Senior US official to hold talks to defuse Israel-Hezbollah conflict

Fears of a full-scale open war between Israel and Hezbollah have grown in recent weeks as cross-border firefights have intensified. Israeli officials have spoken publicly of shifting their military focus from Hamas to Hezbollah, a far more advanced and powerful military threat.

Firas Maksad, senior researcher at the Washington-based Middle East Institute, wrote on social media that there was still time for key players to find a diplomatic solution. “The window for diplomacy is closing but it is not closed,” he said.

Mr. Blinken, speaking Monday at the Brookings Institution, a nonpartisan think tank in Washington, said Israel “has effectively lost sovereignty” near its border with Lebanon because Hezbollah attacks from across the border have forced large parts of the population from their homes. About 60,000 Israelis have fled the area, many of them living in Tel Aviv hotels for nine months. The fighting has also forced tens of thousands of people from southern Lebanon.

Mr. Blinken said he did not believe the key players in the border conflict, Israel, Hezbollah and Iran, actually wanted to go to war, but noted that that is where the “momentum” in the fighting could lead. U.S. officials fear such a conflict could force the United States to intervene on Israel’s behalf.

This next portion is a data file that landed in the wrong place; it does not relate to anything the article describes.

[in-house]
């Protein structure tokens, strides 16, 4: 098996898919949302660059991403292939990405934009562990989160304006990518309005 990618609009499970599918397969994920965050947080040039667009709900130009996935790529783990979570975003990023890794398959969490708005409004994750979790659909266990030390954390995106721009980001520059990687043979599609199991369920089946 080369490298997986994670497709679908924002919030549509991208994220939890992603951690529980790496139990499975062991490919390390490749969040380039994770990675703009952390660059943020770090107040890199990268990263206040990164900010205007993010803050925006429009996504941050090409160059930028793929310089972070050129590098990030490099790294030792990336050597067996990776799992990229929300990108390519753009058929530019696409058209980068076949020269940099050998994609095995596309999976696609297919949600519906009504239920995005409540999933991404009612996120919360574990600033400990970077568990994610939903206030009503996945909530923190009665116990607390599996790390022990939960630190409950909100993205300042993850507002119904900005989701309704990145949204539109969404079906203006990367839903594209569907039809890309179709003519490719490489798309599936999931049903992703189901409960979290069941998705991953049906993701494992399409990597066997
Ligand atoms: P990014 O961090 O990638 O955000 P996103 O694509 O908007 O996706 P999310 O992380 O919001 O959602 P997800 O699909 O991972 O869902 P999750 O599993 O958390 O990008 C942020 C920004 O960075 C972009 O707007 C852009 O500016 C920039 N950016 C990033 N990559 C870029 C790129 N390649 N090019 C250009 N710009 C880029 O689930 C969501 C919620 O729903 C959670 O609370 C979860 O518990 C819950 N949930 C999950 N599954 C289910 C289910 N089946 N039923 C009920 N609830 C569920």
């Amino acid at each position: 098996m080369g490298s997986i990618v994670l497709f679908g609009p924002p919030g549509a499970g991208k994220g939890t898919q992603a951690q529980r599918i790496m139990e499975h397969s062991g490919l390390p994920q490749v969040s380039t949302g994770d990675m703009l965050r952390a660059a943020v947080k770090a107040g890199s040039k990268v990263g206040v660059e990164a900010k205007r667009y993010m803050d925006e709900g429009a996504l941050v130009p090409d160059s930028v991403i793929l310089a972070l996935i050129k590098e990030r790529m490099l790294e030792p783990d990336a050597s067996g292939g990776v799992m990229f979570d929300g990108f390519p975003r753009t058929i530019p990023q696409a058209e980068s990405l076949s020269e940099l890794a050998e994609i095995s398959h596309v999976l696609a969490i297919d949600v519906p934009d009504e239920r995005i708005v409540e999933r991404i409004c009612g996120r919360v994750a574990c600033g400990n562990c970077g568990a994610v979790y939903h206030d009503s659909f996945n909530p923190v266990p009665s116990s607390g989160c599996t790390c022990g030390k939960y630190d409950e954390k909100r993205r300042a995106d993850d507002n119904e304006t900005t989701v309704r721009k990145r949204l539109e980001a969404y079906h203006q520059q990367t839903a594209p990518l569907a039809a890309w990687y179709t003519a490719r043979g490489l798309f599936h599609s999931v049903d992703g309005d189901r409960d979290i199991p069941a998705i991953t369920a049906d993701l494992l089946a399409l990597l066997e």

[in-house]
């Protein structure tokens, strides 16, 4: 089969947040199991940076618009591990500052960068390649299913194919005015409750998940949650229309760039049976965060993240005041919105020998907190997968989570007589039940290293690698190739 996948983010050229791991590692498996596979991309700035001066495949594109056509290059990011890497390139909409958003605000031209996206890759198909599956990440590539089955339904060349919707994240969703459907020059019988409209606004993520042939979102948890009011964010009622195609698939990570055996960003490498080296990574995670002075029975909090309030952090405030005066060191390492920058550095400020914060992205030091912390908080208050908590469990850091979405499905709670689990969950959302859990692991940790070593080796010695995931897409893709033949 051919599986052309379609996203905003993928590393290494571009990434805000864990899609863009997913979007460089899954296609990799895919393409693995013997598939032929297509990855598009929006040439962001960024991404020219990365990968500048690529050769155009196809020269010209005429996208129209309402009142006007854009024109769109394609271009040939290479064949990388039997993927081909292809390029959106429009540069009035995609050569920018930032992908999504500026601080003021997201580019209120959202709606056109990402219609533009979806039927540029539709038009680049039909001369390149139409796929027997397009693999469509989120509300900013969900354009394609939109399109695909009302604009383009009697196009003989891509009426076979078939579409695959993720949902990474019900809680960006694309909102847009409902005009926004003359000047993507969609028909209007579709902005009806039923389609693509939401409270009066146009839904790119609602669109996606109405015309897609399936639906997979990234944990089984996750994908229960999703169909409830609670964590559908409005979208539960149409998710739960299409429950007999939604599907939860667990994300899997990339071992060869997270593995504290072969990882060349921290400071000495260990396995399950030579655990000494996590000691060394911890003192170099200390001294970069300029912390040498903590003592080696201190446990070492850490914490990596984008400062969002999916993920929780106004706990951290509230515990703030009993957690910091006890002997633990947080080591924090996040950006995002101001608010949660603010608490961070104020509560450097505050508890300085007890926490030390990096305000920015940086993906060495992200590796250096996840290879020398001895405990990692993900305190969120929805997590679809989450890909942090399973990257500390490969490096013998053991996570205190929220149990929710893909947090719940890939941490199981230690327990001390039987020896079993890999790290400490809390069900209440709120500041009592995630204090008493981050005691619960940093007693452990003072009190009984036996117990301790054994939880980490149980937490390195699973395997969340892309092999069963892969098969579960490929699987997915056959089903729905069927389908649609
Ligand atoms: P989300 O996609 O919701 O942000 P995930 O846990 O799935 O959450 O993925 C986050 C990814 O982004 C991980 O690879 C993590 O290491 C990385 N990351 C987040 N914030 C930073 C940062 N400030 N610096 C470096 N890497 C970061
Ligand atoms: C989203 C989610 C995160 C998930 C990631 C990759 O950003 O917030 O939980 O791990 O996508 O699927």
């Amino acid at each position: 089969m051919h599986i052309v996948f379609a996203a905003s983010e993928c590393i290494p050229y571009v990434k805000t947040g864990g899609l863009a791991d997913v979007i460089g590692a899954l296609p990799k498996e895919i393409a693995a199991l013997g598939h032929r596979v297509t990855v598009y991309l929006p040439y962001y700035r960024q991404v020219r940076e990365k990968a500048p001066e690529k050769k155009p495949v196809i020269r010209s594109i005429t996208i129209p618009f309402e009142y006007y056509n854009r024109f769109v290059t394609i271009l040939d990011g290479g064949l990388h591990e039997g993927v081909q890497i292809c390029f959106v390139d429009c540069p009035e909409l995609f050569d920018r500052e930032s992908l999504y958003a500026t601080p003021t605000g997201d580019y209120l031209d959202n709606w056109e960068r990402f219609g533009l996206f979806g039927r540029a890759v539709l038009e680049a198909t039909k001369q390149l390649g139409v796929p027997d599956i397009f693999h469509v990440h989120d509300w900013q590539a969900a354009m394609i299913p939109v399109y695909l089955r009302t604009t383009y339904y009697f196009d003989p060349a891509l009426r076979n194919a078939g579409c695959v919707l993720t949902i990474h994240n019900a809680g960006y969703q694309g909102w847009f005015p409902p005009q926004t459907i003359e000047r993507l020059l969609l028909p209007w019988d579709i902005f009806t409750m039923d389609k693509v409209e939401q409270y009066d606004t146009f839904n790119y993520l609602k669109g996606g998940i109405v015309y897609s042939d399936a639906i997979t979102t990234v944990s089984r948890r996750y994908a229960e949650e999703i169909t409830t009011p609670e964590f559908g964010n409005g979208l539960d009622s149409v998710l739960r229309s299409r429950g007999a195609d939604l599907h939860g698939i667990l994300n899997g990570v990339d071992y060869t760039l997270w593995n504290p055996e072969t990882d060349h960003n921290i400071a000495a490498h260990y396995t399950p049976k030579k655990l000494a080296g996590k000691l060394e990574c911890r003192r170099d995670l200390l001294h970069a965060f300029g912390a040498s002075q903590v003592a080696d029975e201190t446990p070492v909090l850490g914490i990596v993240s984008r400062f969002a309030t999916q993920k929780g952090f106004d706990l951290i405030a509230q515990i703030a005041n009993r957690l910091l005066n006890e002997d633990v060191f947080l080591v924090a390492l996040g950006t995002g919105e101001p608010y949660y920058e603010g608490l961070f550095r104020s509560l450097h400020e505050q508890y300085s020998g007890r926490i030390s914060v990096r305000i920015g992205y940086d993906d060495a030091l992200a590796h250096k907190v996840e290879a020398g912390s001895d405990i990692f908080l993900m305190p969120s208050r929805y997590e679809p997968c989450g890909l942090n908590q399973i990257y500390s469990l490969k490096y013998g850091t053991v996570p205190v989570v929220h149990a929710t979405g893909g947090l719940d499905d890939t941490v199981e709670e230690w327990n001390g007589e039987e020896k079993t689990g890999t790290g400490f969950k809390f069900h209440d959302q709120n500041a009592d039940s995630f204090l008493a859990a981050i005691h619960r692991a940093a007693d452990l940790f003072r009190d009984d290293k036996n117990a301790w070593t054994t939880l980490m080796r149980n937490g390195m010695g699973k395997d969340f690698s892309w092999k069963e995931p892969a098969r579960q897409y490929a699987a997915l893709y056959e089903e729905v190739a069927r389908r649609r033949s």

“Nobody really wants a war,” Mr. Blinken said. He said Iran, a determined enemy of Israel, “wants to make sure that Hezbollah is not destroyed and that it can hold onto it as a ticket if it needs to, if it ever comes into direct conflict with Israel.”

“If you don’t do something about the insecurity, people won’t have the confidence to come back,” Blinken said. Resolving the problem, he added, would require an agreement to withdraw forces from the border.

Mr. Blinken noted that Hezbollah has said that if a ceasefire is reached in Gaza, it will stop shooting at Israel. This “underscores why a ceasefire in Gaza is so critical,” he said. But the latest round of negotiations between Israel and Hamas appears to be stalled.

Mr. Hochstein has met in recent weeks with Israeli officials and also with Lebanese officials, who can pass messages to and from Hezbollah, in an effort to negotiate a Hezbollah withdrawal far enough from the border to satisfy Israel. In return, Israel could withdraw from some disputed border areas and the United States could provide economic assistance to southern Lebanon, analysts say.

Euan District contributed to the writing of the report.

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